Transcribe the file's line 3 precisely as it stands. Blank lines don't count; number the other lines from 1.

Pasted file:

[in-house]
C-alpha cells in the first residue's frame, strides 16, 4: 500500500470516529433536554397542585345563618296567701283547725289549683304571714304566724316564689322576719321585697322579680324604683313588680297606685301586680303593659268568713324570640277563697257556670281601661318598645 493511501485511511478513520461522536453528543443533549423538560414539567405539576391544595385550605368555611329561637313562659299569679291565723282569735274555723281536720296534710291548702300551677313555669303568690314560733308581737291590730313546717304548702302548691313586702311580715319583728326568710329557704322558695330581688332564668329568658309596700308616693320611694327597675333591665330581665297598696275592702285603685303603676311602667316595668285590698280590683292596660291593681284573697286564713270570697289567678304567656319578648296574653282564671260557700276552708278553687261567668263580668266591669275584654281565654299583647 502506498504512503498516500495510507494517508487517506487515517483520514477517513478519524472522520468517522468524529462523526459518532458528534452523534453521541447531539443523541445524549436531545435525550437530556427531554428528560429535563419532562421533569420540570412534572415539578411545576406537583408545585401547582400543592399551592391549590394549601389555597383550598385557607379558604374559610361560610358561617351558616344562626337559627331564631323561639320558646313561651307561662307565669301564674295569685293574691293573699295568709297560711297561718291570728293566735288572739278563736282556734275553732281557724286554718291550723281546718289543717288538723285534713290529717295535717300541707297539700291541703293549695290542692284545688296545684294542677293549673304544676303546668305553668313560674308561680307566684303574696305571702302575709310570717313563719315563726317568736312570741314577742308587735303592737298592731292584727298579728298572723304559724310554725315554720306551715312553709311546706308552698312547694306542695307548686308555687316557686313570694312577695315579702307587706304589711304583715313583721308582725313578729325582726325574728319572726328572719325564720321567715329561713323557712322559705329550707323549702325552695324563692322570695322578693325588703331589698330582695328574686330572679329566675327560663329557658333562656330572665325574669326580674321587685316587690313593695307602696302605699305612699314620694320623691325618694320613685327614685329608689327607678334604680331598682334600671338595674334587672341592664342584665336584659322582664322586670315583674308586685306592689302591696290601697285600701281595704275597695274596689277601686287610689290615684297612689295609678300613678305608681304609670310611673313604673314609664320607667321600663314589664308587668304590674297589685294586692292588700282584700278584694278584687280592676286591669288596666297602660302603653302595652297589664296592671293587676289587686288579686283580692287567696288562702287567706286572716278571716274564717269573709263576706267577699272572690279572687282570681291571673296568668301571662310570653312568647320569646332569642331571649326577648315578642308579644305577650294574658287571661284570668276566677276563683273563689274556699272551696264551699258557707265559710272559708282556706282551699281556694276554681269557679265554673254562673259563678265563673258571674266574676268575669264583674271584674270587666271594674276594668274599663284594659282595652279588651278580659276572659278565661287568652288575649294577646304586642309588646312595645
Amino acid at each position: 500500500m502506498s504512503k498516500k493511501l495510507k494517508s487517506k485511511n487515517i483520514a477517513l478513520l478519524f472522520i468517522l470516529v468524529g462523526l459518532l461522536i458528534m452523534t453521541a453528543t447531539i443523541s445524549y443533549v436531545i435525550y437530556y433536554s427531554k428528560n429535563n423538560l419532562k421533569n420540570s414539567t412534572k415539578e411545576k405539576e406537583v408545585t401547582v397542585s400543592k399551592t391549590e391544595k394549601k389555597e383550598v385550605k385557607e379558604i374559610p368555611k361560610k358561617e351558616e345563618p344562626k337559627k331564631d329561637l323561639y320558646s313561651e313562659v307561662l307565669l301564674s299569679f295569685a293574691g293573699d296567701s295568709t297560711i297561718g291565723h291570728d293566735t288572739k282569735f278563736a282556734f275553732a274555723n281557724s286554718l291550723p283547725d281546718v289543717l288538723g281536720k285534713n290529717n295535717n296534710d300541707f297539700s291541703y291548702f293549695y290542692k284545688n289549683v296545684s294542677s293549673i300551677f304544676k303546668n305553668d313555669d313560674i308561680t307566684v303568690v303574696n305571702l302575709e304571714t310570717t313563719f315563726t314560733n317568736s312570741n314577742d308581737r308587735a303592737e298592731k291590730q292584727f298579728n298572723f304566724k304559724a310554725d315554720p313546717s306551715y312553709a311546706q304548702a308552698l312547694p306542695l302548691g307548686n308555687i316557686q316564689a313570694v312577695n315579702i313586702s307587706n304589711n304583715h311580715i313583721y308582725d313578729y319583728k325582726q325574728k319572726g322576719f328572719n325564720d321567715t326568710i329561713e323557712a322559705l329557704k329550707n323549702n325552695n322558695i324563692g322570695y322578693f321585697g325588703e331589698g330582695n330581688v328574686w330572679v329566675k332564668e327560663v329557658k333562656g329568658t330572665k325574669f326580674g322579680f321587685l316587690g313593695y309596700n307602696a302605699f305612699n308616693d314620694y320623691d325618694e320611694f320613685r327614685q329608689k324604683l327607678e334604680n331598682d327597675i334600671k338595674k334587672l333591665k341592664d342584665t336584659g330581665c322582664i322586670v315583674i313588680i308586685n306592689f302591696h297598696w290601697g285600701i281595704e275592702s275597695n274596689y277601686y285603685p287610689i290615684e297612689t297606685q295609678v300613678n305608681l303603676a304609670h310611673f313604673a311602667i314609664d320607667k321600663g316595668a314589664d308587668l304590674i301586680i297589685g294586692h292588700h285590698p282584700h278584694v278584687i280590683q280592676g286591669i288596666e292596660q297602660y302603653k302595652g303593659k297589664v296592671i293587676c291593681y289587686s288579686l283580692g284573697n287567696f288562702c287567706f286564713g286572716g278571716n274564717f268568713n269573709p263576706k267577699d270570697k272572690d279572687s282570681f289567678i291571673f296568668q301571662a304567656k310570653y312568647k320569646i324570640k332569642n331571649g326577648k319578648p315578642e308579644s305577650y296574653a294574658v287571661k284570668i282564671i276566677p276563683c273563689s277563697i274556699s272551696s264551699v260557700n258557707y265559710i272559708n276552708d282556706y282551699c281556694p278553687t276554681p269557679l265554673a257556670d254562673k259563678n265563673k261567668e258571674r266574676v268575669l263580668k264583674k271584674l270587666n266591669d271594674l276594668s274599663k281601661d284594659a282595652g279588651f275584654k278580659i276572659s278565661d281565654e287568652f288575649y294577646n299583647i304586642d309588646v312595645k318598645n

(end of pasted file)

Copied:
Amino acid at each position: 500500500m502506498s504512503k498516500k493511501l495510507k494517508s487517506k485511511n487515517i483520514a477517513l478513520l478519524f472522520i468517522l470516529v468524529g462523526l459518532l461522536i458528534m452523534t453521541a453528543t447531539i443523541s445524549y443533549v436531545i435525550y437530556y433536554s427531554k428528560n429535563n423538560l419532562k421533569n420540570s414539567t412534572k415539578e411545576k405539576e406537583v408545585t401547582v397542585s400543592k399551592t391549590e391544595k394549601k389555597e383550598v385550605k385557607e379558604i374559610p368555611k361560610k358561617e351558616e345563618p344562626k337559627k331564631d329561637l323561639y320558646s313561651e313562659v307561662l307565669l301564674s299569679f295569685a293574691g293573699d296567701s295568709t297560711i297561718g291565723h291570728d293566735t288572739k282569735f278563736a282556734f275553732a274555723n281557724s286554718l291550723p283547725d281546718v289543717l288538723g281536720k285534713n290529717n295535717n296534710d300541707f297539700s291541703y291548702f293549695y290542692k284545688n289549683v296545684s294542677s293549673i300551677f304544676k303546668n305553668d313555669d313560674i308561680t307566684v303568690v303574696n305571702l302575709e304571714t310570717t313563719f315563726t314560733n317568736s312570741n314577742d308581737r308587735a303592737e298592731k291590730q292584727f298579728n298572723f304566724k304559724a310554725d315554720p313546717s306551715y312553709a311546706q304548702a308552698l312547694p306542695l302548691g307548686n308555687i316557686q316564689a313570694v312577695n315579702i313586702s307587706n304589711n304583715h311580715i313583721y308582725d313578729y319583728k325582726q325574728k319572726g322576719f328572719n325564720d321567715t326568710i329561713e323557712a322559705l329557704k329550707n323549702n325552695n322558695i324563692g322570695y322578693f321585697g325588703e331589698g330582695n330581688v328574686w330572679v329566675k332564668e327560663v329557658k333562656g329568658t330572665k325574669f326580674g322579680f321587685l316587690g313593695y309596700n307602696a302605699f305612699n308616693d314620694y320623691d325618694e320611694f320613685r327614685q329608689k324604683l327607678e334604680n331598682d327597675i334600671k338595674k334587672l333591665k341592664d342584665t336584659g330581665c322582664i322586670v315583674i313588680i308586685n306592689f302591696h297598696w290601697g285600701i281595704e275592702s275597695n274596689y277601686y285603685p287610689i290615684e297612689t297606685q295609678v300613678n305608681l303603676a304609670h310611673f313604673a311602667i314609664d320607667k321600663g316595668a314589664d308587668l304590674i301586680i297589685g294586692h292588700h285590698p282584700h278584694v278584687i280590683q280592676g286591669i288596666e292596660q297602660y302603653k302595652g303593659k297589664v296592671i293587676c291593681y289587686s288579686l283580692g284573697n287567696f288562702c287567706f286564713g286572716g278571716n274564717f268568713n269573709p263576706k267577699d270570697k272572690d279572687s282570681f289567678i291571673f296568668q301571662a304567656k310570653y312568647k320569646i324570640k332569642n331571649g326577648k319578648p315578642e308579644s305577650y296574653a294574658v287571661k284570668i282564671i276566677p276563683c273563689s277563697i274556699s272551696s264551699v260557700n258557707y265559710i272559708n276552708d282556706y282551699c281556694p278553687t276554681p269557679l265554673a257556670d254562673k259563678n265563673k261567668e258571674r266574676v268575669l263580668k264583674k271584674l270587666n266591669d271594674l276594668s274599663k281601661d284594659a282595652g279588651f275584654k278580659i276572659s278565661d281565654e287568652f288575649y294577646n299583647i304586642d309588646v312595645k318598645n